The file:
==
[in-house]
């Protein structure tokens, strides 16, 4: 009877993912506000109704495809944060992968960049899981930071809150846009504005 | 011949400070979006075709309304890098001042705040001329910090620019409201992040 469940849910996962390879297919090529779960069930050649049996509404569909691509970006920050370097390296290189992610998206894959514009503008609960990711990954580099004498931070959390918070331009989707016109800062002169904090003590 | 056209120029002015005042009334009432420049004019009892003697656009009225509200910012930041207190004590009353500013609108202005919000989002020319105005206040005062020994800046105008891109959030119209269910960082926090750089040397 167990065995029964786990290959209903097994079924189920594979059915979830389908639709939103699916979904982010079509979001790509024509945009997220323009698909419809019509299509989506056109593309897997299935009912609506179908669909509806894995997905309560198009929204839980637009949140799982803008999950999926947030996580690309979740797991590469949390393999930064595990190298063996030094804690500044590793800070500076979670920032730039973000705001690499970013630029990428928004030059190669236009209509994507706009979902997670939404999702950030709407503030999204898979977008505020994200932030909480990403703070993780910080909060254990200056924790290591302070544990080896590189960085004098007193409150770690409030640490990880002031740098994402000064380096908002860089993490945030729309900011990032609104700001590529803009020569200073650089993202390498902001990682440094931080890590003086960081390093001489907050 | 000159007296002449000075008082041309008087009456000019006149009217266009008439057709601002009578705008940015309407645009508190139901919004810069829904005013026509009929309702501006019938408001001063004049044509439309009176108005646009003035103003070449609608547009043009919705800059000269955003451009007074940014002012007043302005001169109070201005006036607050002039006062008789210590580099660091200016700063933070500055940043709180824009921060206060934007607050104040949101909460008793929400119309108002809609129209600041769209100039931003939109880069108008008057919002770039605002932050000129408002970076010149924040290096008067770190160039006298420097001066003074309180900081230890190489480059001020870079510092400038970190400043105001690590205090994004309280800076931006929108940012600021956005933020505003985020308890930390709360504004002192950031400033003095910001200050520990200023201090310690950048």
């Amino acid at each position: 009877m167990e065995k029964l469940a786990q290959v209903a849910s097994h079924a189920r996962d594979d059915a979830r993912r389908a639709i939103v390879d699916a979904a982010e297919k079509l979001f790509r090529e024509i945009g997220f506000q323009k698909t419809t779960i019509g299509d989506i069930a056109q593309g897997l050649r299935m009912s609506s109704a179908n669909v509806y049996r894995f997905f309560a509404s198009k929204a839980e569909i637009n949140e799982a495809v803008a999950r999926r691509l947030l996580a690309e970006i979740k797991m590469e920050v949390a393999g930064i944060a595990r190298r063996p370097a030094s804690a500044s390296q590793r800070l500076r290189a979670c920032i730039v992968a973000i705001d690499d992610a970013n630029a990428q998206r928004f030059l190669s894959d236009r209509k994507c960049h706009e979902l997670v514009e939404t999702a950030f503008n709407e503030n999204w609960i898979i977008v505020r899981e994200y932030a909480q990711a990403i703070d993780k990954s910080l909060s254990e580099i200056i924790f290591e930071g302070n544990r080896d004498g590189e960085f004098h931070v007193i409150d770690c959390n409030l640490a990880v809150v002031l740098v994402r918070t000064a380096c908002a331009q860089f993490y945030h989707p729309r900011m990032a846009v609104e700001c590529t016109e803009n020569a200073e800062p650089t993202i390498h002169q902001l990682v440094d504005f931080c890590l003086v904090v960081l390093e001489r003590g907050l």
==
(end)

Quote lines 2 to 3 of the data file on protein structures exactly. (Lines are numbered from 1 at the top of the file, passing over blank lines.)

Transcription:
């Protein structure tokens, strides 16, 4: 009877993912506000109704495809944060992968960049899981930071809150846009504005 | 011949400070979006075709309304890098001042705040001329910090620019409201992040 469940849910996962390879297919090529779960069930050649049996509404569909691509970006920050370097390296290189992610998206894959514009503008609960990711990954580099004498931070959390918070331009989707016109800062002169904090003590 | 056209120029002015005042009334009432420049004019009892003697656009009225509200910012930041207190004590009353500013609108202005919000989002020319105005206040005062020994800046105008891109959030119209269910960082926090750089040397 167990065995029964786990290959209903097994079924189920594979059915979830389908639709939103699916979904982010079509979001790509024509945009997220323009698909419809019509299509989506056109593309897997299935009912609506179908669909509806894995997905309560198009929204839980637009949140799982803008999950999926947030996580690309979740797991590469949390393999930064595990190298063996030094804690500044590793800070500076979670920032730039973000705001690499970013630029990428928004030059190669236009209509994507706009979902997670939404999702950030709407503030999204898979977008505020994200932030909480990403703070993780910080909060254990200056924790290591302070544990080896590189960085004098007193409150770690409030640490990880002031740098994402000064380096908002860089993490945030729309900011990032609104700001590529803009020569200073650089993202390498902001990682440094931080890590003086960081390093001489907050 | 000159007296002449000075008082041309008087009456000019006149009217266009008439057709601002009578705008940015309407645009508190139901919004810069829904005013026509009929309702501006019938408001001063004049044509439309009176108005646009003035103003070449609608547009043009919705800059000269955003451009007074940014002012007043302005001169109070201005006036607050002039006062008789210590580099660091200016700063933070500055940043709180824009921060206060934007607050104040949101909460008793929400119309108002809609129209600041769209100039931003939109880069108008008057919002770039605002932050000129408002970076010149924040290096008067770190160039006298420097001066003074309180900081230890190489480059001020870079510092400038970190400043105001690590205090994004309280800076931006929108940012600021956005933020505003985020308890930390709360504004002192950031400033003095910001200050520990200023201090310690950048």
């Amino acid at each position: 009877m167990e065995k029964l469940a786990q290959v209903a849910s097994h079924a189920r996962d594979d059915a979830r993912r389908a639709i939103v390879d699916a979904a982010e297919k079509l979001f790509r090529e024509i945009g997220f506000q323009k698909t419809t779960i019509g299509d989506i069930a056109q593309g897997l050649r299935m009912s609506s109704a179908n669909v509806y049996r894995f997905f309560a509404s198009k929204a839980e569909i637009n949140e799982a495809v803008a999950r999926r691509l947030l996580a690309e970006i979740k797991m590469e920050v949390a393999g930064i944060a595990r190298r063996p370097a030094s804690a500044s390296q590793r800070l500076r290189a979670c920032i730039v992968a973000i705001d690499d992610a970013n630029a990428q998206r928004f030059l190669s894959d236009r209509k994507c960049h706009e979902l997670v514009e939404t999702a950030f503008n709407e503030n999204w609960i898979i977008v505020r899981e994200y932030a909480q990711a990403i703070d993780k990954s910080l909060s254990e580099i200056i924790f290591e930071g302070n544990r080896d004498g590189e960085f004098h931070v007193i409150d770690c959390n409030l640490a990880v809150v002031l740098v994402r918070t000064a380096c908002a331009q860089f993490y945030h989707p729309r900011m990032a846009v609104e700001c590529t016109e803009n020569a200073e800062p650089t993202i390498h002169q902001l990682v440094d504005f931080c890590l003086v904090v960081l390093e001489r003590g907050l």